Something's fishy: why are thousands of dead shrimp washing up on an Italian beach?

The Local Italy
The Local Italy - [email protected]
Something's fishy: why are thousands of dead shrimp washing up on an Italian beach?
Thousands of shrimp have suddenly appeared on a beach in southern Italy. Stock photo: DepositPhotos"

This is an Italian language learner article. Test your vocabulary by trying to guess the Italian for the words highlighted in bold, then check the translations provided at the bottom.


The Italian coast guard is warning people not to help themselves to shrimp that have been washing up by the thousands on an island near Naples.

In the past few days a tide of dead crustaceans has turned the bay of San Montano on Ischia pink, prompting an investigation by biologists.

"At present the incident seems to be limited to San Montano beach, but the Coast Guard is checking to ascertain whether the same phenomenon has occurred in other parts of the island," said the commander of Ischia's coast guard, Andrea Meloni.

He strongly advised against eating the washed-up shrimp, given that it's not yet known what caused their death.

Scientists from a biological research institute in Naples have taken samples for analysis, which they hope will shed light on the mysterious beaching.

According to Repubblica, there may be a perfectly natural explanation: the shrimp may simply have been caught in strong underwater currents that threw the entire shoal off course, a phenomenon that has been known to happen in other parts of southern Italy.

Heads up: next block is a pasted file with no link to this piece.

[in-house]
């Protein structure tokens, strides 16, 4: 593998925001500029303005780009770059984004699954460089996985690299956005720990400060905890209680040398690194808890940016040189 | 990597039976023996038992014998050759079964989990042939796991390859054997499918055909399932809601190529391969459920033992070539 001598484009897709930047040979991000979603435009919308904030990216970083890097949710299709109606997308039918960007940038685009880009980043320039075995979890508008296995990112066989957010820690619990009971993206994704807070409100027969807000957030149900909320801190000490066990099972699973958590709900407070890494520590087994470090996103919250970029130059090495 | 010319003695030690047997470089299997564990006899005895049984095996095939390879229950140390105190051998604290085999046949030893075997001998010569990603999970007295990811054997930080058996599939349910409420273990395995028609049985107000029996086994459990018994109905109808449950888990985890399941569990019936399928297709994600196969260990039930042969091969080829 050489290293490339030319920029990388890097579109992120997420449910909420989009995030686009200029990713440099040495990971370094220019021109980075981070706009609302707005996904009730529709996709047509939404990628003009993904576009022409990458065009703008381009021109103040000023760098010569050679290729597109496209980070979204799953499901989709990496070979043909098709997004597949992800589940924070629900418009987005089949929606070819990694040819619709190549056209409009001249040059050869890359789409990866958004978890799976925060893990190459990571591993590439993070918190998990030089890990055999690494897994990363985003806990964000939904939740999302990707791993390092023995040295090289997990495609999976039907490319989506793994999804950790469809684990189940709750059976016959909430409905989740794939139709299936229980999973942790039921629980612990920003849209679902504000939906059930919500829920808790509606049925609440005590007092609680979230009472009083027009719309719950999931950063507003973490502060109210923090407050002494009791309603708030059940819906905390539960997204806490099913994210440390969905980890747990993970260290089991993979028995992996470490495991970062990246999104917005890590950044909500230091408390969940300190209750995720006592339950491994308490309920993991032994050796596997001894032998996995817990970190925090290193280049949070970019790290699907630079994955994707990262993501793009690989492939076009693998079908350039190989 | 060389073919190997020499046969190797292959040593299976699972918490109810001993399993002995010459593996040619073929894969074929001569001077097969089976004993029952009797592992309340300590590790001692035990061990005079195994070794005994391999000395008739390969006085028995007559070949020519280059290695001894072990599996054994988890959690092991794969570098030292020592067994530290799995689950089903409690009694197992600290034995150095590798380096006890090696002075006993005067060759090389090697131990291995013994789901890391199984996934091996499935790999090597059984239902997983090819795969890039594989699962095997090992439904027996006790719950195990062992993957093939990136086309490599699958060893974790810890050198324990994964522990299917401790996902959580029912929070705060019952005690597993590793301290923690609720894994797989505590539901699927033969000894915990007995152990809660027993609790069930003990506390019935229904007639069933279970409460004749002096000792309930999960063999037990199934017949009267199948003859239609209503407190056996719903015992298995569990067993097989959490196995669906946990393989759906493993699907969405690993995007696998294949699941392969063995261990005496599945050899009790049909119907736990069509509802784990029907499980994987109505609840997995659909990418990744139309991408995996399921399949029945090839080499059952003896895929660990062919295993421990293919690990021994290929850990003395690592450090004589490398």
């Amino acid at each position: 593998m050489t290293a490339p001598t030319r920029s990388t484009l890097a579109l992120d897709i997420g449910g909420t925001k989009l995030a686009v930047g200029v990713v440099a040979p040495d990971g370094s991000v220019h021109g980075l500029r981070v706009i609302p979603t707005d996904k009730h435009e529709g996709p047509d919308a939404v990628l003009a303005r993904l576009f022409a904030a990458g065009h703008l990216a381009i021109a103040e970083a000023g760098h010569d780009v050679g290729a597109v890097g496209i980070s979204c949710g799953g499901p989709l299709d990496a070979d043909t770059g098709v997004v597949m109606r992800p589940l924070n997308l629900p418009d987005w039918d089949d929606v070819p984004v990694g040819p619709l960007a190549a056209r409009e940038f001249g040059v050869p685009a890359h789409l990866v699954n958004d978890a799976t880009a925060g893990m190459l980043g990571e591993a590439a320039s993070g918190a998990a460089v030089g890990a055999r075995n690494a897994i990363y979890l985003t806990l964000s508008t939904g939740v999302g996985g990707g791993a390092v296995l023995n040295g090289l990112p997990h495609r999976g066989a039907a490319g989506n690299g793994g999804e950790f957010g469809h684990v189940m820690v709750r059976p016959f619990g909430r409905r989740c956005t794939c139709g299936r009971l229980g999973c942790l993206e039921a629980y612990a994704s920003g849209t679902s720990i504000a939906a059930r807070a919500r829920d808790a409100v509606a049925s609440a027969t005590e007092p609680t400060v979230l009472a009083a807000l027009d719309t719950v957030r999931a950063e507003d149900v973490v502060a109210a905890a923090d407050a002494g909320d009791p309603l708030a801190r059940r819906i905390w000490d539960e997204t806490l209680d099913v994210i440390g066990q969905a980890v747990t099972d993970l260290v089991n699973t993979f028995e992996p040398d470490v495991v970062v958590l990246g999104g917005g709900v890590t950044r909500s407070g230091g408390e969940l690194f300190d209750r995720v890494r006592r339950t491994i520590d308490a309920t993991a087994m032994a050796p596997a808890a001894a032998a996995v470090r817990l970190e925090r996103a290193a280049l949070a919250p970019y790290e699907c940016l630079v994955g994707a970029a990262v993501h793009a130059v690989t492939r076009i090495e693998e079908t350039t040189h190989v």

But authorities have not excluded the possibility that more harmful factors are at work, such as pollution or a sudden 'bloom' of toxic organisms, which is becoming increasingly common in warming seas.


Coast Guard – la Guardia Costiera

shrimp (or prawns) – i gamberetti

thousands – migliaia

investigationuna indagine

beachla spiaggia

to ascertain – accertare

known (adj.) – noto, conosciuto

samplesi campioni

beaching – spiaggiamento

explanation – una spiegazione

harmful – dannoso

Did you find this article useful? Do you have any suggestions? Please send feedback to our editor Jessica Phelan.


Join the conversation in our comments section below. Share your own views and experience and if you have a question or suggestion for our journalists then email us at [email protected].
Please keep comments civil, constructive and on topic – and make sure to read our terms of use before getting involved.

Please log in to leave a comment.

See Also